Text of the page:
Netanyahu Warns World Leaders of Palestinian Statehood Dangers
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Netanyahu Warns World Leaders of Palestinian Statehood Dangers

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Israeli Prime Minister Benjamin Netanyahu has issued a stern warning to the world.

Palestinian plans to declare an independent state next May would “cause the complete collapse” of the peace process, Netanyahu said Thursday in his address to the United Nations General Assembly.

Netanyahu strongly urged the Palestinian Authority “not to take this course,” calling such a move “arbitrary” and “unilateral.”

“It will inevitably prompt unilateral responses on our part,” he warned. “This development will not be good for the Palestinians, will not be good for Israel, will not be good for world peace.”

Netanyahu’s remarks before the 185-member world body came just days before Palestinian leader Yasser Arafat’s scheduled appearance here.

The Palestinian Authority chairman is expected to appeal Monday for international support of a Palestinian declaration of statehood on May 4, 1999, which is the end of the interim period spelled out in the Oslo accords.

With the peace process deadlocked for more than 18 months, it appears that final-status talks will not be concluded in the next eight months.

But the Palestinians have repeatedly affirmed their intention to go ahead with a declaration in the absence of a final-status agreement.

In a 20-minute speech received with polite applause, Netanyahu returned repeatedly to the tenuous balance between Palestinian autonomy and Israeli security.

His appearance at the U.N. occurred just hours after a rush-hour explosion at a Jerusalem bus stop injured one soldier.

That occurrence, he said, proved that Israel’s security concerns were “not hypothetical.”

For enduring peace to succeed, Netanyahu said, “the Palestinians should have all the powers to govern their lives and none of the powers to threaten our lives.

“They will have control of all aspects of their society,” Netanyahu insisted, “such as law, religion and education, industry, commerce and agriculture, tourism, health and welfare.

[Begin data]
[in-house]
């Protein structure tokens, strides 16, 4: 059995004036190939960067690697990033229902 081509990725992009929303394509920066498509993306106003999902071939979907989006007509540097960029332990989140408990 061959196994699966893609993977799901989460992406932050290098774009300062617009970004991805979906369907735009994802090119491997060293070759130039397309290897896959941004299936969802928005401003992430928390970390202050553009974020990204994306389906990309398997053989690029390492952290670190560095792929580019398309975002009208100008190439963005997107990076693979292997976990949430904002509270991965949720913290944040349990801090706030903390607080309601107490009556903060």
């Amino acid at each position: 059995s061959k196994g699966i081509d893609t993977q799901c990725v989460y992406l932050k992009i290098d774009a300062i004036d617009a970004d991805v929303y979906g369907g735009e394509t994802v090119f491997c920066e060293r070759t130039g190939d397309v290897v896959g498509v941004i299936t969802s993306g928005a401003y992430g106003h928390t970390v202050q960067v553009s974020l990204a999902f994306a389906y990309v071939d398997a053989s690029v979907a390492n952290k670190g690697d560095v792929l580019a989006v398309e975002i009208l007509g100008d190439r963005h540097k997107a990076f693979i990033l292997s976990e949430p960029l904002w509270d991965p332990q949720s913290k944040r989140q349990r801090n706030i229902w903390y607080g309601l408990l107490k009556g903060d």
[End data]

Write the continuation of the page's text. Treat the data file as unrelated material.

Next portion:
“They can prosper and flourish. What they cannot do is endanger our existence.”

The Israeli premier stressed Israel’s right to ensure that “the Palestinian entity” would not become a base for hostile or foreign forces, terrorists or weaponry.

“This is the great challenge of the permanent-status negotiations,” he announced. “To achieve a durable peace that will strike a balance between Palestinian self-rule and Israel’s security,” which he added, could be achieved “by negotiations and negotiations alone.”

Netanyahu conjured up a vision of Middle East peace in which the region’s children would interact peacefully and respectfully and in which countries would cooperate in a regional market-based economy.

“The absence of violence will allow all of us — Palestinians, Jordanians and Israeli — to reach a standard of living and quality of life now considered unimaginable.”

He also expressed his desire for peace with Lebanon and Syria to “complete the circle of peace with our immediate neighbors.”

Taking up a theme introduced at the U.N. this week by other world leaders, including President Clinton, Netanyahu called terrorism “a global cancer.”

He also pointed to the development of medium-range missiles by Iran and Iraq’s refusal to comply with U.N. weapons inspections as dangers threatening all nations.

Netanyahu peppered his remarks with references to Jewish liturgy, tradition and history, including the Jewish people’s historical ties to the land of Israel, which he said had been recognized by the organized international community with the creation of the state of Israel.

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